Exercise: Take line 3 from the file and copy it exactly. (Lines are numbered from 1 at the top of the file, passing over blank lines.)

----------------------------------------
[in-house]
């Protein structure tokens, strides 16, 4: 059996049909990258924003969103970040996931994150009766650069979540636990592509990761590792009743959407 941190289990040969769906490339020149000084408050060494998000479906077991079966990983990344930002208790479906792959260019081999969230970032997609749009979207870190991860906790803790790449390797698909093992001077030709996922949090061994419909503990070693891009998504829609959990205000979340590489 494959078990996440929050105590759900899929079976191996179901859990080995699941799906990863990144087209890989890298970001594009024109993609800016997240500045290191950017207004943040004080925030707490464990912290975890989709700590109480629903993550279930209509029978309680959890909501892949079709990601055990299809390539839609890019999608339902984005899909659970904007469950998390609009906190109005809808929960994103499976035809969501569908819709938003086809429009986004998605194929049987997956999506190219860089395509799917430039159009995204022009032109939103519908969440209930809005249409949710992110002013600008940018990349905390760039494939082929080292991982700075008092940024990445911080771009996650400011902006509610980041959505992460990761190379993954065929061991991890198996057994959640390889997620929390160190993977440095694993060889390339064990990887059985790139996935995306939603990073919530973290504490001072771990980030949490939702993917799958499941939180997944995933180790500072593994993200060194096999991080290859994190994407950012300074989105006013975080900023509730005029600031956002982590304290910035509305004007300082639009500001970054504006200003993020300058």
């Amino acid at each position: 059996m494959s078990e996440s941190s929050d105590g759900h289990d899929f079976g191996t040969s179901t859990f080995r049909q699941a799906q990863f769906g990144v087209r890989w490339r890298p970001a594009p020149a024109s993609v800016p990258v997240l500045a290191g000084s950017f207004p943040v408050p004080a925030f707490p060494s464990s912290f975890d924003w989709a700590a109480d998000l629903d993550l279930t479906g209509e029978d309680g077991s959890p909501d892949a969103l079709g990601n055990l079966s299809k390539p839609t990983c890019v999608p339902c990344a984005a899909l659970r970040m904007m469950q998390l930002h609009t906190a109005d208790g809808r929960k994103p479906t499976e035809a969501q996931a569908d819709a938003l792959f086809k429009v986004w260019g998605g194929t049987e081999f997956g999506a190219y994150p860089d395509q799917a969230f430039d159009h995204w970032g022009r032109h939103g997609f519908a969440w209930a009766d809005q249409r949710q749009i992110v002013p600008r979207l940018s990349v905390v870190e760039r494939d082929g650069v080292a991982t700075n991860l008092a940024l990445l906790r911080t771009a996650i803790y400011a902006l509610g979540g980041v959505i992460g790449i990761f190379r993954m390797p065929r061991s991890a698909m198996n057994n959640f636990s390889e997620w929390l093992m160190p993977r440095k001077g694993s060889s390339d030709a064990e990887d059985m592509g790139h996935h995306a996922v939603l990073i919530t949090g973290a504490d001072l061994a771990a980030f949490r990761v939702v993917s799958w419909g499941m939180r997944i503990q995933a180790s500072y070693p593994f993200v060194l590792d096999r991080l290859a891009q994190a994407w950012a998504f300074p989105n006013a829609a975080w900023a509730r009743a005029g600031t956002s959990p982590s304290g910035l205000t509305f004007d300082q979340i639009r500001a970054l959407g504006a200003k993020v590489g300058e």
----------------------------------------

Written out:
């Amino acid at each position: 059996m494959s078990e996440s941190s929050d105590g759900h289990d899929f079976g191996t040969s179901t859990f080995r049909q699941a799906q990863f769906g990144v087209r890989w490339r890298p970001a594009p020149a024109s993609v800016p990258v997240l500045a290191g000084s950017f207004p943040v408050p004080a925030f707490p060494s464990s912290f975890d924003w989709a700590a109480d998000l629903d993550l279930t479906g209509e029978d309680g077991s959890p909501d892949a969103l079709g990601n055990l079966s299809k390539p839609t990983c890019v999608p339902c990344a984005a899909l659970r970040m904007m469950q998390l930002h609009t906190a109005d208790g809808r929960k994103p479906t499976e035809a969501q996931a569908d819709a938003l792959f086809k429009v986004w260019g998605g194929t049987e081999f997956g999506a190219y994150p860089d395509q799917a969230f430039d159009h995204w970032g022009r032109h939103g997609f519908a969440w209930a009766d809005q249409r949710q749009i992110v002013p600008r979207l940018s990349v905390v870190e760039r494939d082929g650069v080292a991982t700075n991860l008092a940024l990445l906790r911080t771009a996650i803790y400011a902006l509610g979540g980041v959505i992460g790449i990761f190379r993954m390797p065929r061991s991890a698909m198996n057994n959640f636990s390889e997620w929390l093992m160190p993977r440095k001077g694993s060889s390339d030709a064990e990887d059985m592509g790139h996935h995306a996922v939603l990073i919530t949090g973290a504490d001072l061994a771990a980030f949490r990761v939702v993917s799958w419909g499941m939180r997944i503990q995933a180790s500072y070693p593994f993200v060194l590792d096999r991080l290859a891009q994190a994407w950012a998504f300074p989105n006013a829609a975080w900023a509730r009743a005029g600031t956002s959990p982590s304290g910035l205000t509305f004007d300082q979340i639009r500001a970054l959407g504006a200003k993020v590489g300058e």